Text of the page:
Singapore-based fashion technology startup Zilingo on Monday said the decision to suspend its Indian-origin co-founder and CEO Ankiti Bose over alleged discrepancies in the company's accounts, was taken jointly by the board and not by any individual investor.
In a strongly-worded statement, the company said Bose made certain harassment-related allegations only after she was suspended on March 31 and no past or present investor nominees on the board were made aware of the harassment claims prior to that.
''After receiving certain complaints of a serious nature, the Board placed the CEO, Ankiti Bose on suspension pending a full investigation,'' Zilingo said.
It did not elaborate on the allegations against Bose.
Refuting claims of a big investor in the company being behind the decision to suspend Bose, it said, ''this decision was taken jointly by the Board and the relevant shareholders pursuant to pre-agreed shareholders' voting rights and does not reflect the decision of a single shareholder.''
Zilingo - an online fashion company that supplies technology to apparel merchants and factories -- was founded in 2015 by Ankiti Bose and chief technology officer Dhruv Kapoor.
On reports of Bose claiming that she was harassed, Zilingo said the suspended CEO told the board of the allegations only after March 31 and that the complaints do not allege harassment by any investor or board member.
''We wish to reiterate that following her suspension on March 31, Ankiti Bose brought to the board's attention, for the first time, certain harassment-related allegations,'' it said.
''To clarify, no past or present investor nominees on the Board were made aware of the harassment claims, until after she was suspended.'' It went on to state that ''these complaints do not allege harassment by any investors or past/ current Board members.''
Zilingo, which counts Singaporean state holding company Temasek and Sequoia Capital among its investors, had previously stated that its shareholders and board members received the information of discrepancies that needed investigation, after which major investors were authorised to suspend Bose.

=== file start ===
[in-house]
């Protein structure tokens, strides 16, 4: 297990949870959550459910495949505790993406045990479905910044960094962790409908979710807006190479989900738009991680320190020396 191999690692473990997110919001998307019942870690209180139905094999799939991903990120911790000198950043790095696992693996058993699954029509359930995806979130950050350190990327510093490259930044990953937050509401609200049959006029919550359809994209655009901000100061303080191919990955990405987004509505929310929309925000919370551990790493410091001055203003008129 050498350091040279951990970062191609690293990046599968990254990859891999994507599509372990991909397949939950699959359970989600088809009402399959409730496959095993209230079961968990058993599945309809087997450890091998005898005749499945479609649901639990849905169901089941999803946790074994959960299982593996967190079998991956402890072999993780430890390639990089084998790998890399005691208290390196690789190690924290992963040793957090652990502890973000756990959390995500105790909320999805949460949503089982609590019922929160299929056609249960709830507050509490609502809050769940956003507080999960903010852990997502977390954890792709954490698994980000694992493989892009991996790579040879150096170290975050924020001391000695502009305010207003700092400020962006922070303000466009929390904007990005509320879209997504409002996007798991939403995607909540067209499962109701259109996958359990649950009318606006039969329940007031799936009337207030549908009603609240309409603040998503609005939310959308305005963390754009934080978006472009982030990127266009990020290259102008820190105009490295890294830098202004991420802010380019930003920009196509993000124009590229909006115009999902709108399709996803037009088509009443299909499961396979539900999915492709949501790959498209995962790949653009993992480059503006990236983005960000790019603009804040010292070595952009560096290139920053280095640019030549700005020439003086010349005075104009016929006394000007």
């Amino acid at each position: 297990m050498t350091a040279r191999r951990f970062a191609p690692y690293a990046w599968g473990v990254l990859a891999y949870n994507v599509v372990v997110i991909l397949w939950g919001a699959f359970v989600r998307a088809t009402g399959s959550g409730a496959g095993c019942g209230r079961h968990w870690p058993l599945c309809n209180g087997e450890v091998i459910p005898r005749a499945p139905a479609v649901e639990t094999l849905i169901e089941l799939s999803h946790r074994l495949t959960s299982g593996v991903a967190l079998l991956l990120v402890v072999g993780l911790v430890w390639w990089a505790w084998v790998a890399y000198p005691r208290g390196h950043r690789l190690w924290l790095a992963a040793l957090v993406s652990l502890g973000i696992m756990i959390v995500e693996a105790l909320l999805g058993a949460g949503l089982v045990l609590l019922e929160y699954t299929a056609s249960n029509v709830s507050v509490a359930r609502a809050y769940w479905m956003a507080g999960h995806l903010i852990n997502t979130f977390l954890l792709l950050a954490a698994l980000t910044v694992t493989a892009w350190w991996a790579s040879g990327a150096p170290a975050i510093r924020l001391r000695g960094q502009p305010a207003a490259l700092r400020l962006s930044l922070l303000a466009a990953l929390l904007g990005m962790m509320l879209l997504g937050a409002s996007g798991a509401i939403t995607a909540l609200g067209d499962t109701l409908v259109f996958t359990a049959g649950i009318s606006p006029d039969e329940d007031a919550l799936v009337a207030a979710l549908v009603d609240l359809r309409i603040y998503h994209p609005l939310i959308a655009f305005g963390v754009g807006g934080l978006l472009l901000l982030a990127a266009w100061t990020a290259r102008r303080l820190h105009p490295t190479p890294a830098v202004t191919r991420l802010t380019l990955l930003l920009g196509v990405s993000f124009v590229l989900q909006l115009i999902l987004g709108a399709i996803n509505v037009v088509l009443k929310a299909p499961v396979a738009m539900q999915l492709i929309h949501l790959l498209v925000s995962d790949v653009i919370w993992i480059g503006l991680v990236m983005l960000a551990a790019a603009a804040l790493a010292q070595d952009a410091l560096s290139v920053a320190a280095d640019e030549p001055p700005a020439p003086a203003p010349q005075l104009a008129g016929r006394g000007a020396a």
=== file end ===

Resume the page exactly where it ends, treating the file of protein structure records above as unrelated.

According to reports, Bose has lawyered up and disputed allegations of wrongdoing. She further contended that her suspension was due in part to her complaints about harassment.
''Separately, we are disappointed by recent leaks of untrue information to the media in attempts to discredit the investigation, the Board, individual investors, and/or employees, even before the investigation has been completed.
''Despite these attempts, the Board remains committed to following due process and concluding the investigation expediently,'' the company said on Monday.
Zilingo said for the avoidance of doubt, ''no guilt on anyone's part has yet been determined, as the investigations are still ongoing.'' Zilingo was started as a Southeast Asia-focused e-commerce firm.
Over time, it became a global supply chain for the apparel industry, financing, and other services.
The company - which has about 600 employees in eight countries - raised $226 million in its last fundraising round in early 2019. The fundraising had valued the company at about $1 billion.
As per publicly available records on Singapore's accounting regulator's website, the company has not filed annual returns for 2020 and 2021 so far. Temasek had previously backed the investigation saying it supports the company board's move.
''We expect our portfolio companies to abide by the sound corporate governance and codes of conduct and ethics. We are, therefore, in support of the board's investigation into the complaint as a part of good governance to safeguard the interests of the company''.
(With inputs from PTI)